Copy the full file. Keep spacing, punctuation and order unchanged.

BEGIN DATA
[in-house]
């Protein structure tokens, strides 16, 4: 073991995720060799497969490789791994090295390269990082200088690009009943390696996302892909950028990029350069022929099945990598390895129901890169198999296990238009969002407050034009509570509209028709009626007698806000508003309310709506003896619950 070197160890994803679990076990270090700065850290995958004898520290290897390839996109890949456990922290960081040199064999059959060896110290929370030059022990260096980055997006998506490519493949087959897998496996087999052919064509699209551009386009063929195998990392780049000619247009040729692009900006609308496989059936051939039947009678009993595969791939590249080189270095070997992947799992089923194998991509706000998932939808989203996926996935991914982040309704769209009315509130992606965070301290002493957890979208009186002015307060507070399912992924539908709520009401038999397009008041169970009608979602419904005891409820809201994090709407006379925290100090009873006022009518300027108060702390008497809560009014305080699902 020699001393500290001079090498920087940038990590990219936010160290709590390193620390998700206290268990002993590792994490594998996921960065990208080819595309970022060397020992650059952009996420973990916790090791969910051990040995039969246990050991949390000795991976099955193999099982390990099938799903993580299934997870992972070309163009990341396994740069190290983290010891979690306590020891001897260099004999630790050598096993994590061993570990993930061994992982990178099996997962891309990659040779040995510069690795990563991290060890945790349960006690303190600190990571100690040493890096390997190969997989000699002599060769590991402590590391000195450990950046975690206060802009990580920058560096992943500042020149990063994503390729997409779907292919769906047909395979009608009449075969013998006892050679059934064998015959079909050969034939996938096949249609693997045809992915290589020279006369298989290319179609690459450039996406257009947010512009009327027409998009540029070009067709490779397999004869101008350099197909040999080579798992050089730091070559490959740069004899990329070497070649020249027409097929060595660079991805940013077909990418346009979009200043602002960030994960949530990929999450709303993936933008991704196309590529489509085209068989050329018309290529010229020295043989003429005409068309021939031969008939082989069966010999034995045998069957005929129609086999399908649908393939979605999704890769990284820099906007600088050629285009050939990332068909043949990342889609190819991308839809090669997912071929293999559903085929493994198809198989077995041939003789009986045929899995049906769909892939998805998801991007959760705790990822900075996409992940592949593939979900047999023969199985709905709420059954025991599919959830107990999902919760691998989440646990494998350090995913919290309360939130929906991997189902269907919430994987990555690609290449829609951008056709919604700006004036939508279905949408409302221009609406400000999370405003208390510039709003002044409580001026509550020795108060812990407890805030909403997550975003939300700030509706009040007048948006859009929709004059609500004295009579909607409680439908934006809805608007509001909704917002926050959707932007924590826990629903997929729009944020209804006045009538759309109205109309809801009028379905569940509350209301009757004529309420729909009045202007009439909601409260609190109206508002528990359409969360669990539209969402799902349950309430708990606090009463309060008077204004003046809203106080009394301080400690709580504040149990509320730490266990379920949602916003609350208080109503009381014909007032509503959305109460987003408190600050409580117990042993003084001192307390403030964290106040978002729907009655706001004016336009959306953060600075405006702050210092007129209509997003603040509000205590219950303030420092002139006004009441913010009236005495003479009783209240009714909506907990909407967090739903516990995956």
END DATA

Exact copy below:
[in-house]
């Protein structure tokens, strides 16, 4: 073991995720060799497969490789791994090295390269990082200088690009009943390696996302892909950028990029350069022929099945990598390895129901890169198999296990238009969002407050034009509570509209028709009626007698806000508003309310709506003896619950 070197160890994803679990076990270090700065850290995958004898520290290897390839996109890949456990922290960081040199064999059959060896110290929370030059022990260096980055997006998506490519493949087959897998496996087999052919064509699209551009386009063929195998990392780049000619247009040729692009900006609308496989059936051939039947009678009993595969791939590249080189270095070997992947799992089923194998991509706000998932939808989203996926996935991914982040309704769209009315509130992606965070301290002493957890979208009186002015307060507070399912992924539908709520009401038999397009008041169970009608979602419904005891409820809201994090709407006379925290100090009873006022009518300027108060702390008497809560009014305080699902 020699001393500290001079090498920087940038990590990219936010160290709590390193620390998700206290268990002993590792994490594998996921960065990208080819595309970022060397020992650059952009996420973990916790090791969910051990040995039969246990050991949390000795991976099955193999099982390990099938799903993580299934997870992972070309163009990341396994740069190290983290010891979690306590020891001897260099004999630790050598096993994590061993570990993930061994992982990178099996997962891309990659040779040995510069690795990563991290060890945790349960006690303190600190990571100690040493890096390997190969997989000699002599060769590991402590590391000195450990950046975690206060802009990580920058560096992943500042020149990063994503390729997409779907292919769906047909395979009608009449075969013998006892050679059934064998015959079909050969034939996938096949249609693997045809992915290589020279006369298989290319179609690459450039996406257009947010512009009327027409998009540029070009067709490779397999004869101008350099197909040999080579798992050089730091070559490959740069004899990329070497070649020249027409097929060595660079991805940013077909990418346009979009200043602002960030994960949530990929999450709303993936933008991704196309590529489509085209068989050329018309290529010229020295043989003429005409068309021939031969008939082989069966010999034995045998069957005929129609086999399908649908393939979605999704890769990284820099906007600088050629285009050939990332068909043949990342889609190819991308839809090669997912071929293999559903085929493994198809198989077995041939003789009986045929899995049906769909892939998805998801991007959760705790990822900075996409992940592949593939979900047999023969199985709905709420059954025991599919959830107990999902919760691998989440646990494998350090995913919290309360939130929906991997189902269907919430994987990555690609290449829609951008056709919604700006004036939508279905949408409302221009609406400000999370405003208390510039709003002044409580001026509550020795108060812990407890805030909403997550975003939300700030509706009040007048948006859009929709004059609500004295009579909607409680439908934006809805608007509001909704917002926050959707932007924590826990629903997929729009944020209804006045009538759309109205109309809801009028379905569940509350209301009757004529309420729909009045202007009439909601409260609190109206508002528990359409969360669990539209969402799902349950309430708990606090009463309060008077204004003046809203106080009394301080400690709580504040149990509320730490266990379920949602916003609350208080109503009381014909007032509503959305109460987003408190600050409580117990042993003084001192307390403030964290106040978002729907009655706001004016336009959306953060600075405006702050210092007129209509997003603040509000205590219950303030420092002139006004009441913010009236005495003479009783209240009714909506907990909407967090739903516990995956």